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Misplaced loyalty

I usually do not comment on current events, but my thoughts turn to the nightmare scenarios we are hearing concerning the sexual abuse allegations against college coaches. When the victims are kids, any abuse seems worse to Karen Coffinme. Intentionally doing lasting physical or mental harm to a child is beyond despicable. We, who deal with youth sports, must look after the kids.
Coaches have a special responsibility to protect the children they work with. Parents trust their most precious possession, their child, to us and we are honor bound to help kids, not take advantage of them. Sometimes, we are lucky enough to be considered “second parents” to our players. That speaks of healthy love and respect. Whatever our relationship is with players, we must behave as most medical professionals are charged: “do no harm.”
When I speak to groups of interscholastic coaches, the administrators always want me to stress the moral and ethical aspects of a coach’s job. Not everyone understands that the personal relationships between coaches and players must remain on a professional level. If you ask a young man why he wants to coach football and his answer is, “to get a chance to date a cheerleader,” the warning siren is activated.

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A parent's primary job ...

The vast majority of parents involved in youth sports try the best they know how to help their children. They want their kids to have fun, learn good character traits and have a positive experience when playing aKaren Coffin sport. In the last few years, sport parents have made the news for the wrong reasons: fighting with other parents, verbally and physically abusing officials, harassing coaches and putting too much pressure on their children.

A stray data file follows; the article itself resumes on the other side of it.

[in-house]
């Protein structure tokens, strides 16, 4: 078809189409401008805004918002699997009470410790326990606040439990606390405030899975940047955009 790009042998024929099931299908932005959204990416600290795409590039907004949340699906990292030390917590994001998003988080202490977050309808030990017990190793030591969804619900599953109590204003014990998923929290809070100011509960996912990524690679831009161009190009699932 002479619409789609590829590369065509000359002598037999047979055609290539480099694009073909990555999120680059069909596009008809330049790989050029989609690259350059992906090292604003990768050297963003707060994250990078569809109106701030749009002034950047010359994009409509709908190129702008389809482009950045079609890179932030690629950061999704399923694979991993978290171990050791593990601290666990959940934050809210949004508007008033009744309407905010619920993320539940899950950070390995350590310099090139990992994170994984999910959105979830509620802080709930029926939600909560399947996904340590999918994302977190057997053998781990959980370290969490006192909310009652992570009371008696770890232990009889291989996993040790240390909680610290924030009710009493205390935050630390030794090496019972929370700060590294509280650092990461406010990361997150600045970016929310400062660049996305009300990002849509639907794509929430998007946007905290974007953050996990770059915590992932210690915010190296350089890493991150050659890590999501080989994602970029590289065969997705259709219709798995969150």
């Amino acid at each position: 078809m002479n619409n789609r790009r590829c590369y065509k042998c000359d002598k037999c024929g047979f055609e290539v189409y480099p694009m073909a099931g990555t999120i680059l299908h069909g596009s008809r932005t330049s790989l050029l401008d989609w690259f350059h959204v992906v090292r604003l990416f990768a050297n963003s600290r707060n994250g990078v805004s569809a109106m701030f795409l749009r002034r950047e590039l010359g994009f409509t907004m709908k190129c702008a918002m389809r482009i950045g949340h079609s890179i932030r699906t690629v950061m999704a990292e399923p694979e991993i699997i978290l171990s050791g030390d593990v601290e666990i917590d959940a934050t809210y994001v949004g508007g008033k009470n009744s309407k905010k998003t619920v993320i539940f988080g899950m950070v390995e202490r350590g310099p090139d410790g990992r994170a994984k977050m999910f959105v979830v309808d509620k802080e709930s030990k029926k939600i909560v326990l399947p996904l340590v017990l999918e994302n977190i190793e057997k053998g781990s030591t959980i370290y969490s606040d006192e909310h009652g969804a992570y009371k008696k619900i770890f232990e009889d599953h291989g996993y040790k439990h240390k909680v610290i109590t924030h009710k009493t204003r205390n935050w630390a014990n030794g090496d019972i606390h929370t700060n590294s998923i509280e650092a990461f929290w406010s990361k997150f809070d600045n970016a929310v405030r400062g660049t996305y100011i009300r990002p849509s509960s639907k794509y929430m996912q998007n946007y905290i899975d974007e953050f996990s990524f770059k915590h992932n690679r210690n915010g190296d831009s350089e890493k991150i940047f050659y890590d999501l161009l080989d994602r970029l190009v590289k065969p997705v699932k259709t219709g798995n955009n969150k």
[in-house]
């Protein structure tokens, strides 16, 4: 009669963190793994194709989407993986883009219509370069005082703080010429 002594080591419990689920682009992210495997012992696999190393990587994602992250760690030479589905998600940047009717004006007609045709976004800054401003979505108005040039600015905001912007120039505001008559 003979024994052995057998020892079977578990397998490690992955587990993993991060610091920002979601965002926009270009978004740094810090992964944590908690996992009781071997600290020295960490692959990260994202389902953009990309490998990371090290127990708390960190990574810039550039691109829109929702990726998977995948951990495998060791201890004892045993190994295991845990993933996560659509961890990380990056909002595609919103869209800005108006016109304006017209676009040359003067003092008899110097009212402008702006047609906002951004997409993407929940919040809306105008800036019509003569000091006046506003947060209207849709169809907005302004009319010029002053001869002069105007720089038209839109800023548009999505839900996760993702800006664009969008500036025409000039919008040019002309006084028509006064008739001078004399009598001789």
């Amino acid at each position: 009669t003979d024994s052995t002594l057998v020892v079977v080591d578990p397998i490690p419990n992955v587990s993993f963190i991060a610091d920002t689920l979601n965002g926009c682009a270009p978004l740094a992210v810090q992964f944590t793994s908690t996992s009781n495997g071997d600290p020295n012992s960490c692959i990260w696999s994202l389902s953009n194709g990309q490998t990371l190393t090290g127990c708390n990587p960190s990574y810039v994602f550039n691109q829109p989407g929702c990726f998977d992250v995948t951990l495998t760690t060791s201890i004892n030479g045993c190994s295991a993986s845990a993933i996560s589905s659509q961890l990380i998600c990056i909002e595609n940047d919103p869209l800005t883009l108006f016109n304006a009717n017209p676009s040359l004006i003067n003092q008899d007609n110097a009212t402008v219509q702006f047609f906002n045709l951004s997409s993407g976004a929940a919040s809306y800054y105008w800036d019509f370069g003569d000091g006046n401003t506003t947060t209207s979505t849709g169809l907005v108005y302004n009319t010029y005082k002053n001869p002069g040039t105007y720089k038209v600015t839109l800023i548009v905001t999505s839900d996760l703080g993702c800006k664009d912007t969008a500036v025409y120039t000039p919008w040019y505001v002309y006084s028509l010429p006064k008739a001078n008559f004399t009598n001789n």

These people are not the majority. They are ones who have lost perspective about what’s important. They’re teaching some very bad lessons, but the bottom line is that they are damaging their children. The “winning at all costs” mentality carries a very high cost indeed. It’s not the parent’s job to endorse that mentality; but to prevent it.

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A coach’s primary job

I won’t enumerate all the facets of a youth coach’s job. It would take an entire book and more. I will argue, however, that a coach’s primary job is to teach. No, it is not to win; it is to teach kids how to win. Most of that teaching goes on Karen Coffinat practice, and I’m going to focus on just one part of coaching: teaching a skill. If you are new coach or a parent trying to help your child learn, these techniques will help make the teaching easier and more successful. Coaching is harder than it looks.
It should be obvious, but it is real important to be sure you are teaching the right thing! Techniques may be different from when you learned or from what you see at the college or pro level. You can find all kinds of sources to help with what to teach. Books, videos, and clinics are readily available. Assistants and parents should all be teaching the same skill basics. Head coaches should not assume everyone is on the same page. Teach the adults on your team too.

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A day of thanks

“Faster than a speeding bullet! More powerful than a locomotive! Able to leap tall buildings in a single bound! Look! Up in the sky! It's a bird! It's a plane It's Superman.” Yes, it's Superman ... strange visitor from another planet who came to Earth with powers and abilities far beyond those of mortal men! Superman — who can change the course of mighty rivers, bend steel in his bare hands, and who, disguised as Clark Kent, mild-mannered reporter for a great metropolitan newspaper, fights a never-ending battle for truth, justice, and the American way!